Danica Roem was sworn in to the Virginia House of Delegates this morning, officially becoming the first openly transgender person to serve in a state legislature.
In November Roem scored an upset victory against 13-term Republican state Del. Bob Marshall, who had trafficked in anti-LGBT rhetoric, refusing both to debate Roem and use her proper pronouns. “Why do you call Danica a female?” he asked a reporter in August. “Did Danica’s DNA change?”
Marshall was also the author of Virginia’s marriage-equality ban and proposed a North Carolina-style bathroom bill in the Old Dominion.
Roem, who was hugged by colleagues as she took her seat, took the high road throughout: When asked about Marshall after the election, she replied, “I don’t attack my constituents. Bob is my constituent now.”
During the campaign, Roem focused on jobs, infrastructure, and other bread-and-butter issues. But she never shied away from embracing her identity. (While campaigning door-to-door, Roem would often wear a rainbow headscarf.)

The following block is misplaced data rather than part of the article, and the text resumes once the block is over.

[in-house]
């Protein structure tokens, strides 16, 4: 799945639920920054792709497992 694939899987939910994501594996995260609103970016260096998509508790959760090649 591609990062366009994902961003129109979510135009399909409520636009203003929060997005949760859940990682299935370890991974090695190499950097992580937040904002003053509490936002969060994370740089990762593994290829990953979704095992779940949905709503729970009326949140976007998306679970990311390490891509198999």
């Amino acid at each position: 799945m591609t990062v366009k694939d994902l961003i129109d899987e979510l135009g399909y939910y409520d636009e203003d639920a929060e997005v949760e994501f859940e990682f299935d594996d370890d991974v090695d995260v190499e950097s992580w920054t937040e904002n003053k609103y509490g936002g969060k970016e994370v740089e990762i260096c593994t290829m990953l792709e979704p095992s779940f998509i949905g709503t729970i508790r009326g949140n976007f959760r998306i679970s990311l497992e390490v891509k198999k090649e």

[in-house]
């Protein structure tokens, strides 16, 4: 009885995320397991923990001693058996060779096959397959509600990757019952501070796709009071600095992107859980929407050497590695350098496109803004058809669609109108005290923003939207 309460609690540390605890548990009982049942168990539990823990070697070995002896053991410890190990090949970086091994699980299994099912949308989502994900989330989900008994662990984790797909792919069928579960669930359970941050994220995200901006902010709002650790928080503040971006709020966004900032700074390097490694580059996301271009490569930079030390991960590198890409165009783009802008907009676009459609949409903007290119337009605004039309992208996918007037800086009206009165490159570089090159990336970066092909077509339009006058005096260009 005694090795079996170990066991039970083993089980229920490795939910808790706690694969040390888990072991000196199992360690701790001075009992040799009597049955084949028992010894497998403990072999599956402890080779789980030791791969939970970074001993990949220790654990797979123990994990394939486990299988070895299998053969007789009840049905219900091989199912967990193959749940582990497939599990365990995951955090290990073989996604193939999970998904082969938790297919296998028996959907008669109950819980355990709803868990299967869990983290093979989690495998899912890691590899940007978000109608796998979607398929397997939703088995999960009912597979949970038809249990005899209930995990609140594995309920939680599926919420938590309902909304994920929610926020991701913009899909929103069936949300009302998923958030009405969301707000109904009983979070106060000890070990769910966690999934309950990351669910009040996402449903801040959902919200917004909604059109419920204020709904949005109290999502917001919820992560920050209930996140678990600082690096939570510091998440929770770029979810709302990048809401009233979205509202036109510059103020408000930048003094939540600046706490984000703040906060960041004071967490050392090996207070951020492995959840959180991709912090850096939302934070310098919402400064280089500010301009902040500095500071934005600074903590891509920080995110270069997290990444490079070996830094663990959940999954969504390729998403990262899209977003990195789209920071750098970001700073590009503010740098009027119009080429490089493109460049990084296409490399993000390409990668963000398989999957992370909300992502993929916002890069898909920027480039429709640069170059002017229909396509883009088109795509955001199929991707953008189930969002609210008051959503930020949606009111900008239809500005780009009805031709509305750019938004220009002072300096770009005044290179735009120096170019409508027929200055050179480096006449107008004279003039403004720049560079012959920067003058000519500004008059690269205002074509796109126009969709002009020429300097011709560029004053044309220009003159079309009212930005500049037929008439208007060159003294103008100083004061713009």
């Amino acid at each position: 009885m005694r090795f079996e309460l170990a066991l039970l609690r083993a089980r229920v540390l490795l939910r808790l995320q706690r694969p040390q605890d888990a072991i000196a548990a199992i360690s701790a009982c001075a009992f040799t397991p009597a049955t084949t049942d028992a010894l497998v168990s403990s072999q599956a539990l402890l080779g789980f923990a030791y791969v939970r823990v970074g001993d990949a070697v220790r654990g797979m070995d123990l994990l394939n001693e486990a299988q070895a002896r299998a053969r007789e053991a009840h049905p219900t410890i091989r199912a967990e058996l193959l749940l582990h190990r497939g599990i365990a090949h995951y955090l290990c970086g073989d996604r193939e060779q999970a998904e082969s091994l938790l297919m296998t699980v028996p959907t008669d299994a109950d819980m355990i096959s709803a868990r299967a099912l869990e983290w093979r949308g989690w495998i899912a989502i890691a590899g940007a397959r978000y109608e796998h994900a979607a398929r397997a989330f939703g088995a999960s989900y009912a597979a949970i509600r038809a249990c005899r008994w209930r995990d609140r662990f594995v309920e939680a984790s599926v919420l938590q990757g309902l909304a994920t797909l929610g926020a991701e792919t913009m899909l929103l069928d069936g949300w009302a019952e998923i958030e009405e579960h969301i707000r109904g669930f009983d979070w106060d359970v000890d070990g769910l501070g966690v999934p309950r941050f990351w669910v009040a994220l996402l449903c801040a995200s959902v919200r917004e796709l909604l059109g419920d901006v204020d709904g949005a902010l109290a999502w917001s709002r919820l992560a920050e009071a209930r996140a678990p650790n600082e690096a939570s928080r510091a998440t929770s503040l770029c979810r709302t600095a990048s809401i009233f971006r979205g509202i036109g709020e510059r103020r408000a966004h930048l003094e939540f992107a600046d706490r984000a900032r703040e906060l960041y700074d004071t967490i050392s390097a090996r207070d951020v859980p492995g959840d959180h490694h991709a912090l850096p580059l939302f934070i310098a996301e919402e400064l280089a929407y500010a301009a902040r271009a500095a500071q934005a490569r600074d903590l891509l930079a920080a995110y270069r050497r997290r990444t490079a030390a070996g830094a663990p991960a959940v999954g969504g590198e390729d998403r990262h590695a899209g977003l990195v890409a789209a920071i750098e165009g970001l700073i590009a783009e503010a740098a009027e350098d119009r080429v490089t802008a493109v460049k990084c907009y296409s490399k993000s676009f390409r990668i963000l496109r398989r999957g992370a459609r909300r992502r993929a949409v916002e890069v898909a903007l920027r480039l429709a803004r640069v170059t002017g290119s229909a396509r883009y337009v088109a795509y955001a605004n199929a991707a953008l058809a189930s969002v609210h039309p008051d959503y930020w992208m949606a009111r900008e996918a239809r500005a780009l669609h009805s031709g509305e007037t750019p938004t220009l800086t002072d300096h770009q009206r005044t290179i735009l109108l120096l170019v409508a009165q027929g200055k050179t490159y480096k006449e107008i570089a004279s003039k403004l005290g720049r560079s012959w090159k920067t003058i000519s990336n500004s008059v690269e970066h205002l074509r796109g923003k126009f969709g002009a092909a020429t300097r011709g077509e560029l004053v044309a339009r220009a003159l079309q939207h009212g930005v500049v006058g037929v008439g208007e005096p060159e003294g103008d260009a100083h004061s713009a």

“We made history tonight,” she declared at newly-elected Virginia Gov. Ralph Northam’s victory party. “We won because I am a transgender woman... because of my inherent identifiers not despite them. I never ran away from them. I championed them.”
In November, pop singer Demi Lovato brought Roem to the American Music Awards.
“I think what Danica has done is just completely inspirational and she’s a trailblazer” the singer said on the red carpet. “To be a state legislator as a trans woman is groundbreaking and incredible, I have so much respect for her and I wanted to come with her.”
According to the Washington Blade, Roem is one of five openly LGBT members of the Virginia General Assembly, along with Sen. Adam Ebbin (D-Alexandria), state Dels. Mark Sickles (D-Fairfax County), Mark Levine (D-Alexandria) and State Del. Dawn Adams (D-Richmond), the first out lesbian elected to the General Assembly.
The midterm elections saw unprecedented trans representation in politics, with Lisa Middleton winning a seat on the Palm Springs City Council, and Andrea Jenkins claiming victory in the Minneapolis City Council race.